I had not realized that when you download a batch of records to index, you have a week to finish it – and it generally is about 30 minutes worth of work.  I could put in a load of laundry and index a record.  Then make some dinner and index a record.  Change a diaper and index a record.  Get the idea?  Even I could do a little something to give back to the genealogy community at large.  Spread out over a week, I could spare a minute here and there – or perhaps sit down all at once one evening when everyone is snoozing.

So, I took the plunge and downloaded the indexing platform.  It was quick and painless!  I then sat and indexed some WWII draft registrations while I was watching “Castle” – my current favorite TV show.:)  It was so easy!  I got 33 “points” – although I’m not quite sure what those are for yet.  It mentioned that these might eventually be used to access certain records.  For now, I guess that it is just a way to keep track of how much work I’ve done.

So, how can you volunteer your time or expertise to the genealogical community?

Join in the conversation.:)

Thanks to Amy Coffin from the WeTree Genealogy Blog for the 52 Weeks to Better Genealogy prompts!

  • Amy Coffin - November 18, 2010 - 12:51 pm

    Thanks for playing along with the 52-week challenge. Glad you found something that works for you. FamilySearch Indexing is perfect for parents at home, because you can do it on your own schedule (which is of course determined by your children’s schedule).ReplyCancel

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This is my husband’s great-grandfather, Clyde Cleveland Davidson as a boy.  I wish I could figure out what sort of pin he is wearing on his lapel and if it had any significance.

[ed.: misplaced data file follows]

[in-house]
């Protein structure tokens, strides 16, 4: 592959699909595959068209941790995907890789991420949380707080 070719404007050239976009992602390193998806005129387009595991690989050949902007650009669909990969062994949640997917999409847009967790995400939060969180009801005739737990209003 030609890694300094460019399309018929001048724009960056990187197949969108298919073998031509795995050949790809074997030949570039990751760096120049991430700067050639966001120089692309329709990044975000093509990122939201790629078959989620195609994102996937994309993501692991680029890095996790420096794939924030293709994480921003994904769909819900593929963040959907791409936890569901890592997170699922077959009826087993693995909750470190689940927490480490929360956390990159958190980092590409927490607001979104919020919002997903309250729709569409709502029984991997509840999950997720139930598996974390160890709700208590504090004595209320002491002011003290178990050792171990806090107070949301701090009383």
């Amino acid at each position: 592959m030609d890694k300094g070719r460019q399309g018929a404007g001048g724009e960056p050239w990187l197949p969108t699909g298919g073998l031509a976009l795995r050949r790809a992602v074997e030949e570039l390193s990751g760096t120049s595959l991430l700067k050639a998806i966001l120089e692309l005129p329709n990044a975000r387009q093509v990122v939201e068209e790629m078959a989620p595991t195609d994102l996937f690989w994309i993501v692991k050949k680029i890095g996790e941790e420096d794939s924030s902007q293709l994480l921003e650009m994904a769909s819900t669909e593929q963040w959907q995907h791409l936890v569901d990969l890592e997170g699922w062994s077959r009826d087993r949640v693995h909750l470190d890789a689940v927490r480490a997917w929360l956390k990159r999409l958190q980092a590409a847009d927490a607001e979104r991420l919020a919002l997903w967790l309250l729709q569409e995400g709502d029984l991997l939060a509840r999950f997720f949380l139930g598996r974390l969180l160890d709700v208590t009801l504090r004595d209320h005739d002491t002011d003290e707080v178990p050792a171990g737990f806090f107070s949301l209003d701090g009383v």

Clyde was born on 18 September 1888 in Leavenworth county, Kansas.  He died on 12 February 1971 in Tonganoxie, Leavenworth, Kansas.  I’m guessing that this photo was taken somewhere around 1900.

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Emma Weeks was born on 15 April 1871 in Vinland, Douglas, Kansas.  She died on 8 December 1898 and was buried in the Vinland cemetery.  She was married to Franklin White.

  • Nick Woods - November 16, 2010 - 10:50 am

    Jen, the family tragedy:
    Emma did marry Franklin White.
    She was found dead at the bottom of a water well at the young couple’s home.
    Franklin said, “Emma was depressed and threw herself down the well.”
    Peter & Julia said,”Emma was not depressed. She would not kill herself. Franklin murdered her.”
    What a mystery! Could we find old records of the inquest?
    Elizabeth (Weeks) WoodsReplyCancel

  • Jen - November 16, 2010 - 10:59 am

    I remembered that there was something “fishy” about her death, but wow! You’re right – there might be some sort of court records that we could find. That would be interesting to read!ReplyCancel